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About Ken Smail

Professor Smail arrived at Kenyon in 1973, served as the department's first chair from 1973 to 1977, and played an instrumental role in the founding of Kenyon's anthropology/sociology program. Over the past 30-plus years, he has developed and taught the eight courses - two introductory and six upper-level - listed under "physical anthropology" in the Kenyon course of study. Professor Smail retired in June 2004, becoming the department's first emeritus professor of anthropology. In March of 2006, an endowed chair was established in his name, the J. Kenneth Smail Professorship in Anthropology, thanks to a $2 million gift from the Eaton family of Cincinnati.
In addition to his primary interests in undergraduate teaching, Professor Smail has developed scholarly and professional interests in a number of areas: human evolution, both biological and behavioral; evolutionary theory and the emergence of complexity; current issues in secondary and higher education; the interface between science and religion; peace and conflict resolution studies; and issues related to human demography and global carrying capacity. Most of his published work over the past two decades has focussed on the latter two. He has developed and articulated his novel "peace hostage exchange" proposals in a number of papers and presentations in both the United States and abroad (Yugoslavia, India, Norway, Fiji, Canada, England) and has more recently published (in several venues) his long-held neo-Malthusian views on the need for a very significant reduction in global human numbers over the next one to two centuries.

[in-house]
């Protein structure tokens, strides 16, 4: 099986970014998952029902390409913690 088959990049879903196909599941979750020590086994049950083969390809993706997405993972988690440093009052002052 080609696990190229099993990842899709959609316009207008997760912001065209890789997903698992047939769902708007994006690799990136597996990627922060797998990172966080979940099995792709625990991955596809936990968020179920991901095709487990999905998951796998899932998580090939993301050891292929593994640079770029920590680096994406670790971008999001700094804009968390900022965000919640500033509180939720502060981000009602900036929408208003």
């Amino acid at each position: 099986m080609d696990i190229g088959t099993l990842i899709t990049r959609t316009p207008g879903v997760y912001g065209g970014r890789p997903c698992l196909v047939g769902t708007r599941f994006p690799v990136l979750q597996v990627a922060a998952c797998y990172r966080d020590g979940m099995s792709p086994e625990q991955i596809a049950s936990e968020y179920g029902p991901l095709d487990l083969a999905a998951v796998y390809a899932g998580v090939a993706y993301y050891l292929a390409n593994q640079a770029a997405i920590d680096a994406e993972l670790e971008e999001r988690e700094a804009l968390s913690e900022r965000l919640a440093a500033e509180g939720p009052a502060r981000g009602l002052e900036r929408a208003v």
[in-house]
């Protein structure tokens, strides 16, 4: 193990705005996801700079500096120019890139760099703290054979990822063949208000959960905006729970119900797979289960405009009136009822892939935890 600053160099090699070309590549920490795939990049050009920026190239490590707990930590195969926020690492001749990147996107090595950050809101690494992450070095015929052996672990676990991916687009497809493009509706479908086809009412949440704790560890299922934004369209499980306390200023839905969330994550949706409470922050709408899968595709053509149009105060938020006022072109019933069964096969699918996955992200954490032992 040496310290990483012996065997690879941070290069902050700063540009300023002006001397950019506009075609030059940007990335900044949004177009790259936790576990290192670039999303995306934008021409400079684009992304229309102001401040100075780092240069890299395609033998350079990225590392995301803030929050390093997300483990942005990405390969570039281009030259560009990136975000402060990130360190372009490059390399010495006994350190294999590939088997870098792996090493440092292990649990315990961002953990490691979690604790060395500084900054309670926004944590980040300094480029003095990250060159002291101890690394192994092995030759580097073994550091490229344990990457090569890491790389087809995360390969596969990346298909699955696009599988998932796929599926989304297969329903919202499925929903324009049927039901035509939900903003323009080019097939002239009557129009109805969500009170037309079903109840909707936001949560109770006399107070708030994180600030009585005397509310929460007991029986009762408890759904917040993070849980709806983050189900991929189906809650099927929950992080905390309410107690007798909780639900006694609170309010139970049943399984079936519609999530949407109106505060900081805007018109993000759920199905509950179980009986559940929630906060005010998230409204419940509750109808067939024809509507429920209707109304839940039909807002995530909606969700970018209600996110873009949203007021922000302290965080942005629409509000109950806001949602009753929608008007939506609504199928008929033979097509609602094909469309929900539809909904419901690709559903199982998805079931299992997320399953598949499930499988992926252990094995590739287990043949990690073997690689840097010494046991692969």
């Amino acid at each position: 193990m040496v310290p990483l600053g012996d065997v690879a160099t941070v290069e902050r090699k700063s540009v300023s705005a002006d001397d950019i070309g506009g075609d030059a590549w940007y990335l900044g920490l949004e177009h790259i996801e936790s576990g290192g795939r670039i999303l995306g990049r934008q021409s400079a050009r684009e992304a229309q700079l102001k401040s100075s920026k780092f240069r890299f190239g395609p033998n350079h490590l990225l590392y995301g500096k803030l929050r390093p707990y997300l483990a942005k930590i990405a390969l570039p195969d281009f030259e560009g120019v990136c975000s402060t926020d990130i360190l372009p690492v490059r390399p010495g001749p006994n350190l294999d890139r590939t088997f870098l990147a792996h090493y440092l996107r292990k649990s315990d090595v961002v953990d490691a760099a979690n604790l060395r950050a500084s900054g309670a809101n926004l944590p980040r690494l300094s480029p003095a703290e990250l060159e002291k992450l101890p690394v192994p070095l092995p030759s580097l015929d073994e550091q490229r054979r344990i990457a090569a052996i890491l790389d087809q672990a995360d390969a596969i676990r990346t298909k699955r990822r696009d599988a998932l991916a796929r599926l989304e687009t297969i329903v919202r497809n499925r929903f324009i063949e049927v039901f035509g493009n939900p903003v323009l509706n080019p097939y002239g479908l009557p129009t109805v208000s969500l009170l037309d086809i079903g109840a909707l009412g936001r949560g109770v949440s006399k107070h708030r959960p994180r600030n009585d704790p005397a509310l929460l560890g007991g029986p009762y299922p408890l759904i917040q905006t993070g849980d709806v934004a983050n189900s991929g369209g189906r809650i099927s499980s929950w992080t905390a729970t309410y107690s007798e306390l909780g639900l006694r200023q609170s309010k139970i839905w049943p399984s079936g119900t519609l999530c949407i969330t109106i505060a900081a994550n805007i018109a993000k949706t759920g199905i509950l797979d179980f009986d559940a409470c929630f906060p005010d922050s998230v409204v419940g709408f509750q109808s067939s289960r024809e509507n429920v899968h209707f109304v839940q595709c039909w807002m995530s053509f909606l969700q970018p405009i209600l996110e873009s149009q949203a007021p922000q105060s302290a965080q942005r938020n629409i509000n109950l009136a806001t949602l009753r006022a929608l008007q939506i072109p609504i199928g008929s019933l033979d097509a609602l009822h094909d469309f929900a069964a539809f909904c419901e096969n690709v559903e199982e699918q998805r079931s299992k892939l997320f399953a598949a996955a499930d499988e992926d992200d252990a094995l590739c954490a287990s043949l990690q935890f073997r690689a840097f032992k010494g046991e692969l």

Professor Smail's leisure time activities focus on music (from classical to barbershop), sports (tennis and indoor badminton), and relaxation (reading and puttering around the house). He and his wife Jane - formerly an adjunct instructor of piano at Kenyon - have two mid-30s children, Steve (Wooster: 1994) and Eric (Albion: 1998). Steve is currently a teacher/administrator at the University School of Nashville (high-school geology, filmmaking, website coordinator) and Eric has served as Program Director for several outdoor programs affiliated with the Catalina Island Marine Institute in California (experiential education: middle/high school).

Positions

Present Professor Emeritus of Anthropology, Kenyon College
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Contact Information

P: (740) 427-5812
Davis House 20

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